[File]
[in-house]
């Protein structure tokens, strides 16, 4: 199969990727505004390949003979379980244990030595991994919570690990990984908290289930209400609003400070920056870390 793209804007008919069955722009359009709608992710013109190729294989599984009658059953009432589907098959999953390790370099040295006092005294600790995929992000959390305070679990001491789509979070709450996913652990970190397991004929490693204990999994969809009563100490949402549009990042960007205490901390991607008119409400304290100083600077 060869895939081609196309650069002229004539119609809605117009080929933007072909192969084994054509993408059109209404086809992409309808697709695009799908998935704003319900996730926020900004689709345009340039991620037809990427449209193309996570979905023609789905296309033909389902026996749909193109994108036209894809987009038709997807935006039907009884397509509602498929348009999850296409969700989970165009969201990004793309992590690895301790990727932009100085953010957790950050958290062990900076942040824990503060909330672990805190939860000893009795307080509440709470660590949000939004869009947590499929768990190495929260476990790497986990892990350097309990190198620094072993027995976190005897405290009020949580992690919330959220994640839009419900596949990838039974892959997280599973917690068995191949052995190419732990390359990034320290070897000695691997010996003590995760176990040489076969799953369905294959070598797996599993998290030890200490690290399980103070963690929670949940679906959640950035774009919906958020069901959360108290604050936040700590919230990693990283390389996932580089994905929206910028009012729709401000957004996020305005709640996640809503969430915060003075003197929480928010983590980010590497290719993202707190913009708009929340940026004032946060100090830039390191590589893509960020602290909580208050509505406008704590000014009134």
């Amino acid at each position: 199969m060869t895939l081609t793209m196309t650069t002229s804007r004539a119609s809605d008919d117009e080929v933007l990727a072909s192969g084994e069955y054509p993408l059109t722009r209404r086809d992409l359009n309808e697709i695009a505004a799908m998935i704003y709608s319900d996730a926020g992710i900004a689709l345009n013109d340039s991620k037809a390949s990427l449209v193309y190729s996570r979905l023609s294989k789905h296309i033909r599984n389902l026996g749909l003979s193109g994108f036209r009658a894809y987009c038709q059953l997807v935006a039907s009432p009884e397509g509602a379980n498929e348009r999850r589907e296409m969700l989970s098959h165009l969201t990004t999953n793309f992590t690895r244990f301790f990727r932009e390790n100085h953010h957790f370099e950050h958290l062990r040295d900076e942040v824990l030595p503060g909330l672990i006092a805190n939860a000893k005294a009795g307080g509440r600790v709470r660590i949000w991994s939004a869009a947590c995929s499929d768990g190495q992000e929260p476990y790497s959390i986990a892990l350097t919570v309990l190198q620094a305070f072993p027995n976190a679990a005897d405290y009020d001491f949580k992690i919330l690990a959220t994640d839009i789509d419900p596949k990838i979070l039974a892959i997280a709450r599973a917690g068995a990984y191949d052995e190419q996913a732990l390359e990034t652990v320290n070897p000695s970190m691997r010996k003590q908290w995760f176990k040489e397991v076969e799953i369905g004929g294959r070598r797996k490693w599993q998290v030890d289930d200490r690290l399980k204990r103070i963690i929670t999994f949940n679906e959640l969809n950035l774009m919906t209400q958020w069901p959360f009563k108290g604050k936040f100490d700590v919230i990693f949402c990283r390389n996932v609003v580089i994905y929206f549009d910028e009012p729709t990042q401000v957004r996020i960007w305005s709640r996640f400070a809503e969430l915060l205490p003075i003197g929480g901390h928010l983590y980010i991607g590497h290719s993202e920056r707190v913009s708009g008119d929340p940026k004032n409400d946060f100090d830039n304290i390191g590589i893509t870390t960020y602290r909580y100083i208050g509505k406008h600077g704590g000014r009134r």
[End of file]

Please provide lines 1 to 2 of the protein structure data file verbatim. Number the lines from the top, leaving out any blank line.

[in-house]
């Protein structure tokens, strides 16, 4: 199969990727505004390949003979379980244990030595991994919570690990990984908290289930209400609003400070920056870390 793209804007008919069955722009359009709608992710013109190729294989599984009658059953009432589907098959999953390790370099040295006092005294600790995929992000959390305070679990001491789509979070709450996913652990970190397991004929490693204990999994969809009563100490949402549009990042960007205490901390991607008119409400304290100083600077 060869895939081609196309650069002229004539119609809605117009080929933007072909192969084994054509993408059109209404086809992409309808697709695009799908998935704003319900996730926020900004689709345009340039991620037809990427449209193309996570979905023609789905296309033909389902026996749909193109994108036209894809987009038709997807935006039907009884397509509602498929348009999850296409969700989970165009969201990004793309992590690895301790990727932009100085953010957790950050958290062990900076942040824990503060909330672990805190939860000893009795307080509440709470660590949000939004869009947590499929768990190495929260476990790497986990892990350097309990190198620094072993027995976190005897405290009020949580992690919330959220994640839009419900596949990838039974892959997280599973917690068995191949052995190419732990390359990034320290070897000695691997010996003590995760176990040489076969799953369905294959070598797996599993998290030890200490690290399980103070963690929670949940679906959640950035774009919906958020069901959360108290604050936040700590919230990693990283390389996932580089994905929206910028009012729709401000957004996020305005709640996640809503969430915060003075003197929480928010983590980010590497290719993202707190913009708009929340940026004032946060100090830039390191590589893509960020602290909580208050509505406008704590000014009134």